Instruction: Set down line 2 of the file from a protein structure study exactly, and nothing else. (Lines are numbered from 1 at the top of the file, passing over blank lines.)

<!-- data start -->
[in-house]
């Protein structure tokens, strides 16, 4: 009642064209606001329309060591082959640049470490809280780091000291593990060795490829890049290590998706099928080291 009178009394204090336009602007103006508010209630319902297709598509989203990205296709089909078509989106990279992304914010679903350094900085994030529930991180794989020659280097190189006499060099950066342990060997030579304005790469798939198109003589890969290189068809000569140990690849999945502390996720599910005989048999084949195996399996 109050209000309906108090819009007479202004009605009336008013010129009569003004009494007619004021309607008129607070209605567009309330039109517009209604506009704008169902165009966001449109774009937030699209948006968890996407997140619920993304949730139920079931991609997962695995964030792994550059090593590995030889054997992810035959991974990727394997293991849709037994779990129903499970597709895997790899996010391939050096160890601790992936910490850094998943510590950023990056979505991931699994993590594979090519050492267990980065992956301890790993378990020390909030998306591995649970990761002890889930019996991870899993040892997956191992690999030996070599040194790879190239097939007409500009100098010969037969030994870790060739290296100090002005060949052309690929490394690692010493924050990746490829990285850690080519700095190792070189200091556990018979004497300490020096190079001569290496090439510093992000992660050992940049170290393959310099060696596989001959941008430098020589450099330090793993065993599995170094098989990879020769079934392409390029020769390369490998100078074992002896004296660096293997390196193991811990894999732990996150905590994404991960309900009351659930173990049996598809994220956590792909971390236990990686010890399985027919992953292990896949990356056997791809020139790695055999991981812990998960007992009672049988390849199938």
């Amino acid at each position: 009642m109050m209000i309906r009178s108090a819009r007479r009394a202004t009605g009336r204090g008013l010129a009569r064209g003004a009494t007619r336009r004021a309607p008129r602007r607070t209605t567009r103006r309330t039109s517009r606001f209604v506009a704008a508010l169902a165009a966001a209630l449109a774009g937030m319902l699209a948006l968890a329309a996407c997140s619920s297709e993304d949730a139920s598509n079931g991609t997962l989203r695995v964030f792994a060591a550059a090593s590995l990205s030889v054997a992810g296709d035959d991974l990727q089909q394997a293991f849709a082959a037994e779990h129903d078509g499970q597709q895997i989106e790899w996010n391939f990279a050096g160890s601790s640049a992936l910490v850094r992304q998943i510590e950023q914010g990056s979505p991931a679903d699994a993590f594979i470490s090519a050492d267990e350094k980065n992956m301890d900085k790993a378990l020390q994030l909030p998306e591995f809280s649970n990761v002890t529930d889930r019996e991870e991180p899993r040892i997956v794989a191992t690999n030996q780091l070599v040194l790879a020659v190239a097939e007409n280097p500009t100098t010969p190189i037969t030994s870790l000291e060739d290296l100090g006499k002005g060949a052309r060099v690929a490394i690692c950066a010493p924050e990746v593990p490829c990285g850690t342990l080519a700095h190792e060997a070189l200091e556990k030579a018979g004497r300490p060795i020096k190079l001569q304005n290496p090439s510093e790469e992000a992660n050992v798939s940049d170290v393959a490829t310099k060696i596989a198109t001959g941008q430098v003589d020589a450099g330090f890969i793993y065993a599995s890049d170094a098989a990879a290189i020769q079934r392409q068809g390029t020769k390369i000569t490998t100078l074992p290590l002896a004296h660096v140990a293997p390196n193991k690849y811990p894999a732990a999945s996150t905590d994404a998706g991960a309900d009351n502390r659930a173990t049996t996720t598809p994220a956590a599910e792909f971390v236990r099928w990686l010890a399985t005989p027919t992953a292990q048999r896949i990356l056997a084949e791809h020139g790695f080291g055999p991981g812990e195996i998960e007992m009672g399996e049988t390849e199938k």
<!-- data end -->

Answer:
């Protein structure tokens, strides 16, 4: 009642064209606001329309060591082959640049470490809280780091000291593990060795490829890049290590998706099928080291 009178009394204090336009602007103006508010209630319902297709598509989203990205296709089909078509989106990279992304914010679903350094900085994030529930991180794989020659280097190189006499060099950066342990060997030579304005790469798939198109003589890969290189068809000569140990690849999945502390996720599910005989048999084949195996399996 109050209000309906108090819009007479202004009605009336008013010129009569003004009494007619004021309607008129607070209605567009309330039109517009209604506009704008169902165009966001449109774009937030699209948006968890996407997140619920993304949730139920079931991609997962695995964030792994550059090593590995030889054997992810035959991974990727394997293991849709037994779990129903499970597709895997790899996010391939050096160890601790992936910490850094998943510590950023990056979505991931699994993590594979090519050492267990980065992956301890790993378990020390909030998306591995649970990761002890889930019996991870899993040892997956191992690999030996070599040194790879190239097939007409500009100098010969037969030994870790060739290296100090002005060949052309690929490394690692010493924050990746490829990285850690080519700095190792070189200091556990018979004497300490020096190079001569290496090439510093992000992660050992940049170290393959310099060696596989001959941008430098020589450099330090793993065993599995170094098989990879020769079934392409390029020769390369490998100078074992002896004296660096293997390196193991811990894999732990996150905590994404991960309900009351659930173990049996598809994220956590792909971390236990990686010890399985027919992953292990896949990356056997791809020139790695055999991981812990998960007992009672049988390849199938």